Things went from bad to worse.  Students, who had been in my room, were now putting messages under my door saying they were praying for me and praying that the demons would leave me.  The Dean of Men recommended that I be kicked out of school.  In fact, one morning I was asleep because I had an 11:00am class.  He walked in without knocking and woke me up.  His question to me was "Why did you come here?"  I told him that I was called by God to be there.  He walked out.  The Dean of Students was an old friend of my father's, and he was trying to keep me in, but there were several hoops I would have to jump through to stay.
 Meanwhile, the Dean of Men went to the girls' dorm and asked them one question:  "Have you ever been out on a date with Walter Durst?"  The questionnaires came back that no one had.  Many of the girls were in seminary to find a husband, so they could be a preacher's wife.  They didn't bother to ask me who I had dated, as I was very seriously dating Kare.  She was someone I worked with and not affiliated with the seminary.  In fact, Kare was an atheist, and she kept me grounded through all of this mess.  So, based on the question, I was branded "anti-social" and "gay".  I had had the "gay" label put on me before, even though it has never been true. 
 So, the hoops were established.  I would go to a psychologist for a month.  I would take down all of the posters off of my walls.  I would retake the MMPI.  And, I would have to meet with the seminary president for him to make a final decision to my fate.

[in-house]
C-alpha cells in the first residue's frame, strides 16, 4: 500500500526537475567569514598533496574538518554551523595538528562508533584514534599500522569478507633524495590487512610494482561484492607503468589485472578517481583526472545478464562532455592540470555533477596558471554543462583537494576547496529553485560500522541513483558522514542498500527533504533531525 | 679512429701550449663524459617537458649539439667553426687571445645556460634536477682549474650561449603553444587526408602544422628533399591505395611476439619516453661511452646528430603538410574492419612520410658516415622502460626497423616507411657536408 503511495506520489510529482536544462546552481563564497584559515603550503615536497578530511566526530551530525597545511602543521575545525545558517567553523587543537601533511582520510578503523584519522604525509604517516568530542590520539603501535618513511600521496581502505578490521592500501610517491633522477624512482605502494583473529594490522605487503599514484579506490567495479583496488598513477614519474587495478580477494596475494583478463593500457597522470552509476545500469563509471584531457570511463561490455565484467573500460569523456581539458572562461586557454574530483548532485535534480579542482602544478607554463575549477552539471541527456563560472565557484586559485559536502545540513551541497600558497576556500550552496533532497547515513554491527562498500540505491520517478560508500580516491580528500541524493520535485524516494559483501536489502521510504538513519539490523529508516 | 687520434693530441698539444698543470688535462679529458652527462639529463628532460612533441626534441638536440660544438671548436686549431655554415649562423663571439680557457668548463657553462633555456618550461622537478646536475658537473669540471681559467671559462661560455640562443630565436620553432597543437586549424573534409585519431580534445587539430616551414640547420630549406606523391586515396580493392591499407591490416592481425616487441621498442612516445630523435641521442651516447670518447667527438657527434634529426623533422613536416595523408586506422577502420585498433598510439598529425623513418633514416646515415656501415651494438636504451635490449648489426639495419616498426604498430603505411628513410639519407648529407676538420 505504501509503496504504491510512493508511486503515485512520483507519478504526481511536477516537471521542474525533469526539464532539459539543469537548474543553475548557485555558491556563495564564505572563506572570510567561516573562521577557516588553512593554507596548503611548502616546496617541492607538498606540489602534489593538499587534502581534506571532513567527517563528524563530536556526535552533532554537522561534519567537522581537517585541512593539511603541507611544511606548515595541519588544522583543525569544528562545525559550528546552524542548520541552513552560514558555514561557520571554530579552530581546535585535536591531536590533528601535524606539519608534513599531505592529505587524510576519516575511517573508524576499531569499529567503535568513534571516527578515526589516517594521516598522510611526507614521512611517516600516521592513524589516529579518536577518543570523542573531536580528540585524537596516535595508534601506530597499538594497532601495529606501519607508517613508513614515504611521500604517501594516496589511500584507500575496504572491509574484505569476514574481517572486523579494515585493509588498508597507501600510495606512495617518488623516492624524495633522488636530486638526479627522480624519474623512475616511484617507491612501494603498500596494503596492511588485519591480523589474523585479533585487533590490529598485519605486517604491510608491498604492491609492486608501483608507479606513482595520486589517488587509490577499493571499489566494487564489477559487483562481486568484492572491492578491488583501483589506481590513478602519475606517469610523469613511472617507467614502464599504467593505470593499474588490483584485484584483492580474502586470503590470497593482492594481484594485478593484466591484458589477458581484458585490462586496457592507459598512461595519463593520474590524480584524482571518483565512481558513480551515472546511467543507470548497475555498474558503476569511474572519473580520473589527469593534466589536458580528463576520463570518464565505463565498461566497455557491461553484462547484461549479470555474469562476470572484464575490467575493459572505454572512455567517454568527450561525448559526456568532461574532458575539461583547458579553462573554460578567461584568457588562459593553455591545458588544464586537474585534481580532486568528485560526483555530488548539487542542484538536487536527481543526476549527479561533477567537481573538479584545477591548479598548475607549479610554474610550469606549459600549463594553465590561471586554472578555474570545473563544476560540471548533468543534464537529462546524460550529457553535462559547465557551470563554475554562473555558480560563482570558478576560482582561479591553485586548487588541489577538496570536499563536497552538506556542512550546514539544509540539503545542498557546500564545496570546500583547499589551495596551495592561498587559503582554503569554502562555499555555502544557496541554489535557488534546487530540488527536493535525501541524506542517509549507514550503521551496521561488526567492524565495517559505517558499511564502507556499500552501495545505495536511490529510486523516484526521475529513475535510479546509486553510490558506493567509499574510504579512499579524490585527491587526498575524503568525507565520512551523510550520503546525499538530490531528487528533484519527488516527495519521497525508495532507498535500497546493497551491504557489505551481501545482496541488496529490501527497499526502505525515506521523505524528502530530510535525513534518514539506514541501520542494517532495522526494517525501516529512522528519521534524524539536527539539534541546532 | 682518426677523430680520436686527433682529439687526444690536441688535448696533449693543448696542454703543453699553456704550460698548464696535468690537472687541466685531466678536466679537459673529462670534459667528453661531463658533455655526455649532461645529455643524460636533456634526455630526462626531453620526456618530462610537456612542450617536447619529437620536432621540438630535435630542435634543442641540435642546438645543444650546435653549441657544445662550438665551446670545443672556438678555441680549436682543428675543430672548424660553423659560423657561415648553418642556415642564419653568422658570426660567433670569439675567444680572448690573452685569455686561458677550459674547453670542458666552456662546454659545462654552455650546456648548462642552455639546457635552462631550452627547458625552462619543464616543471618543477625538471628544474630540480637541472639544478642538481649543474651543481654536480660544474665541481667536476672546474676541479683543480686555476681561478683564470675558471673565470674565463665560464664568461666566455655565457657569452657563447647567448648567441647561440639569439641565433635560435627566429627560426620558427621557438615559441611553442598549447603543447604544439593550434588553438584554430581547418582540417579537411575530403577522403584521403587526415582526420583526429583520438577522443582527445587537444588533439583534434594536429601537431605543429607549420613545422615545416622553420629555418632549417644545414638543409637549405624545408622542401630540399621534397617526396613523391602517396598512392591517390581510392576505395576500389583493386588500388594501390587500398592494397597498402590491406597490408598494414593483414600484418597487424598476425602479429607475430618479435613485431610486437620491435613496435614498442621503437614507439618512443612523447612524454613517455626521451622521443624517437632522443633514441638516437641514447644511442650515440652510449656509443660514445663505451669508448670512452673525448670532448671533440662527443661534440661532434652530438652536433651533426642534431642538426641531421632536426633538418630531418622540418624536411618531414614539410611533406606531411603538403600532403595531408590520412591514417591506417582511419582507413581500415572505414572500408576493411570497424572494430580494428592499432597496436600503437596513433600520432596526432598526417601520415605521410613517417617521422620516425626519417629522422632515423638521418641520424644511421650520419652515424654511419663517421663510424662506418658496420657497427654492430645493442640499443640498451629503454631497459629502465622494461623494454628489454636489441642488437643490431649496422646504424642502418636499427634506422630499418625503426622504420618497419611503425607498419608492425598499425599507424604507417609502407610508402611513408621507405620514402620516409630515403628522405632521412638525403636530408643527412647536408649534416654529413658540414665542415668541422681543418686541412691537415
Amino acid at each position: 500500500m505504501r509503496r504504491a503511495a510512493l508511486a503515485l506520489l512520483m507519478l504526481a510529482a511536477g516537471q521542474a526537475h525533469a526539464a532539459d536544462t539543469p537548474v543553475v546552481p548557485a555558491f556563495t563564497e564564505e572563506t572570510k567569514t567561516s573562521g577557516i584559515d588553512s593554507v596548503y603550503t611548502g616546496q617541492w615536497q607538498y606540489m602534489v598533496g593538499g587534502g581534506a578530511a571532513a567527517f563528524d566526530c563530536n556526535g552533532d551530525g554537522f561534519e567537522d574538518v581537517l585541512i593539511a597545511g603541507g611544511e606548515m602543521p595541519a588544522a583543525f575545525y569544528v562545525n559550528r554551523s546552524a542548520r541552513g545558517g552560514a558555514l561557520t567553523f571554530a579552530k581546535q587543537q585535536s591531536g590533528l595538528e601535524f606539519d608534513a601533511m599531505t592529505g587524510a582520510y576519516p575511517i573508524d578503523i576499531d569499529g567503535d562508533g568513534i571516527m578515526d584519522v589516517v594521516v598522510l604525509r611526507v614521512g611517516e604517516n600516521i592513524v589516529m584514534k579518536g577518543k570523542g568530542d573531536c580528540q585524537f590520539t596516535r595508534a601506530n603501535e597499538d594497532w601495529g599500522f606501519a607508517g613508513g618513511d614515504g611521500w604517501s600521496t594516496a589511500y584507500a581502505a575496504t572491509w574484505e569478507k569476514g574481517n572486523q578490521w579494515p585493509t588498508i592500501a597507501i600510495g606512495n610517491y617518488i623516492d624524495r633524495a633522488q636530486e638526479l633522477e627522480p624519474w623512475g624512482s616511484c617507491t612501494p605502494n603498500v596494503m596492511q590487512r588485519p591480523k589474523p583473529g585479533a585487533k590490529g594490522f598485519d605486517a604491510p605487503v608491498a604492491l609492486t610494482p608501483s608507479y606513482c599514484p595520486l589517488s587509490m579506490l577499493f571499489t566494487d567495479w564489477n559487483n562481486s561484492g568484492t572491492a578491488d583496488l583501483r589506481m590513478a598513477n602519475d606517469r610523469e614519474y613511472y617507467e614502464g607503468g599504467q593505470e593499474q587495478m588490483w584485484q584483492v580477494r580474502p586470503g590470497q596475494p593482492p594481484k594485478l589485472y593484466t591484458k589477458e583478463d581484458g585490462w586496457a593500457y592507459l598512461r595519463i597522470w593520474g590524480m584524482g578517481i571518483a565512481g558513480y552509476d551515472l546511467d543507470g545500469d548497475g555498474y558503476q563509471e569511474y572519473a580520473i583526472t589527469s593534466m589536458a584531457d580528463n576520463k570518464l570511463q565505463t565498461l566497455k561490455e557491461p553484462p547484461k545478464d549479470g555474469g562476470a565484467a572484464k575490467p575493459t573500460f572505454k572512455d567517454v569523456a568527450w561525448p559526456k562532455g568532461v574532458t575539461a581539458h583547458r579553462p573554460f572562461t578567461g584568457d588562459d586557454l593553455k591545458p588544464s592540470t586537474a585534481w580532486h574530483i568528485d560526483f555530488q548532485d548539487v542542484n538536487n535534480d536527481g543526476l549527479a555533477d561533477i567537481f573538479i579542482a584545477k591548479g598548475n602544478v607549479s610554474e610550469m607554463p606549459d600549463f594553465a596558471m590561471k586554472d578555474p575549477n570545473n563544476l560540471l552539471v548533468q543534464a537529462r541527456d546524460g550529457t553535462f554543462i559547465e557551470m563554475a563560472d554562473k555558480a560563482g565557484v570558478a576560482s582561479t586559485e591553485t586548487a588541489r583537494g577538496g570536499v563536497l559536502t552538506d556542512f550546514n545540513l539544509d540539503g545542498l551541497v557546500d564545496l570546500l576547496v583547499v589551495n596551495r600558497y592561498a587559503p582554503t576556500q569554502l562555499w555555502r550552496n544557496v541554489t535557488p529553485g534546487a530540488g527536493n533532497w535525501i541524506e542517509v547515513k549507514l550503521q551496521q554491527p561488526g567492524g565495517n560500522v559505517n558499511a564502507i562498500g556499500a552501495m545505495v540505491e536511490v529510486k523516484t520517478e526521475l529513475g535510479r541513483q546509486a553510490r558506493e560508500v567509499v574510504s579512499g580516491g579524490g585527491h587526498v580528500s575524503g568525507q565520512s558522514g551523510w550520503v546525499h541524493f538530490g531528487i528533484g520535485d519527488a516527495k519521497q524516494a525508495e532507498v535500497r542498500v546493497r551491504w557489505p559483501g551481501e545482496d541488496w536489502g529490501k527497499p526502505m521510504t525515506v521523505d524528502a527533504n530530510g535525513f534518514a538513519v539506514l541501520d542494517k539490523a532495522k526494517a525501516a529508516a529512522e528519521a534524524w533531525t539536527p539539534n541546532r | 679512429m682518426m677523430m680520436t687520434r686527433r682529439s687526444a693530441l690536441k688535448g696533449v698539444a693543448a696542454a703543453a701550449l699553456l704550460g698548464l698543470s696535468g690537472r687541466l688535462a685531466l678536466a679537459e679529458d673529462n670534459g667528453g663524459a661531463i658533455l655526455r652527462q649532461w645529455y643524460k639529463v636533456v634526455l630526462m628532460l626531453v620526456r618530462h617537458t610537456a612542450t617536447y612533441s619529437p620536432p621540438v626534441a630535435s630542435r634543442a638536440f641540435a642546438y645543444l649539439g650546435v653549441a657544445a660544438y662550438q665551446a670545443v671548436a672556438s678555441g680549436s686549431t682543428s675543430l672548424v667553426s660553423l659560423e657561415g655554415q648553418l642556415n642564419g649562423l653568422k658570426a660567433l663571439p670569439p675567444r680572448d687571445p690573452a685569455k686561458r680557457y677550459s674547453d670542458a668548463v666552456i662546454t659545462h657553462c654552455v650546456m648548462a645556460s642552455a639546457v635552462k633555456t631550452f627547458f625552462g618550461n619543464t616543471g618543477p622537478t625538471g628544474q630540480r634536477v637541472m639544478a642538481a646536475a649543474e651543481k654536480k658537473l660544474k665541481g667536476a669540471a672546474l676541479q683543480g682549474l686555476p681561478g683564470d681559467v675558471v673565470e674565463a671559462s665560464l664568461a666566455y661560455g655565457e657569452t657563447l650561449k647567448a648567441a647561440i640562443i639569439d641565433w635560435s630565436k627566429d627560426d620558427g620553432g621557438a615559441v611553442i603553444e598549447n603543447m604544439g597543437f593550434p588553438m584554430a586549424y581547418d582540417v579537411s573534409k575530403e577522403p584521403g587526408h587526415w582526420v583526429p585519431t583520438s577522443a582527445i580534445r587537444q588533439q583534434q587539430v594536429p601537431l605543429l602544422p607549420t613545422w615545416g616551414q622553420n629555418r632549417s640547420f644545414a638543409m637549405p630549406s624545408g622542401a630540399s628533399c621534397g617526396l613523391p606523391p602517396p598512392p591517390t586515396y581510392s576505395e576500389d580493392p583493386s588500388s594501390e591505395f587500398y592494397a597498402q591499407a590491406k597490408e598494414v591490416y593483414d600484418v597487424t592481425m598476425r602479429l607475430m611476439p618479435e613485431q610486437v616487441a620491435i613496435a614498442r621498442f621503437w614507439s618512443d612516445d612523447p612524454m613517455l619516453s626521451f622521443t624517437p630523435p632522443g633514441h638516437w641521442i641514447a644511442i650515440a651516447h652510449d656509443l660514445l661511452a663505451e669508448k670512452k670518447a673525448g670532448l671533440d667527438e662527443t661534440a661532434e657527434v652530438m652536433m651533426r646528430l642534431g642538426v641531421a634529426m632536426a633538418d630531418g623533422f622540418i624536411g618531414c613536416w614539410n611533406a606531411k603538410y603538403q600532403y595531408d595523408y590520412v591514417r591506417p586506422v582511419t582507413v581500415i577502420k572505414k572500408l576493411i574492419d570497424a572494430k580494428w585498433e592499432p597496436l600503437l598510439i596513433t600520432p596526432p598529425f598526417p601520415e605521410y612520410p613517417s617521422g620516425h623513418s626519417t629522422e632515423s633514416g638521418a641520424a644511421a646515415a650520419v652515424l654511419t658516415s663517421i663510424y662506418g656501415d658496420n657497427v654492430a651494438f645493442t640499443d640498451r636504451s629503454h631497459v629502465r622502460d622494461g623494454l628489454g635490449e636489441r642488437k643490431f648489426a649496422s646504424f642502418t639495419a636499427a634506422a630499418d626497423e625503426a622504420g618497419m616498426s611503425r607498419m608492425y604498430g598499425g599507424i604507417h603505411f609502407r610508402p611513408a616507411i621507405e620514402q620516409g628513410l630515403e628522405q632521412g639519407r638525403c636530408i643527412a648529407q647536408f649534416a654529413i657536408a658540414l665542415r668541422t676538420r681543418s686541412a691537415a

The school had a psychologist on campus.  I went to see him.  In five minutes, he found there was nothing wrong with me, so we talked Dallas Cowboys football the rest of the time. 
 I did take down all of the posters on my walls.  It amused me that one of the posters was the Farrah Fawcett swimsuit poster, which a lot of guys had on their walls, but mine was offensive.
 I retook the MMPI.  I answered no to every question, where I had answered yes before.  The test came back, and they determined that I must have misread the questions the first time.
 I then went to see the seminary president.  His name was Dr. Naylor, and I had known him since I was five.  He told me that everything would be all right, and I could graduate.  There was one more stipulation.  I had to move off campus.  So, I moved into an apartment with three seminary friends, who were supportive of this witch hunt.  I stayed there for most of the summer, until about a week before graduation.  The landlord found out that I was staying there without paying rent, so I had to leave and find an apartment on my own, which I will write about later.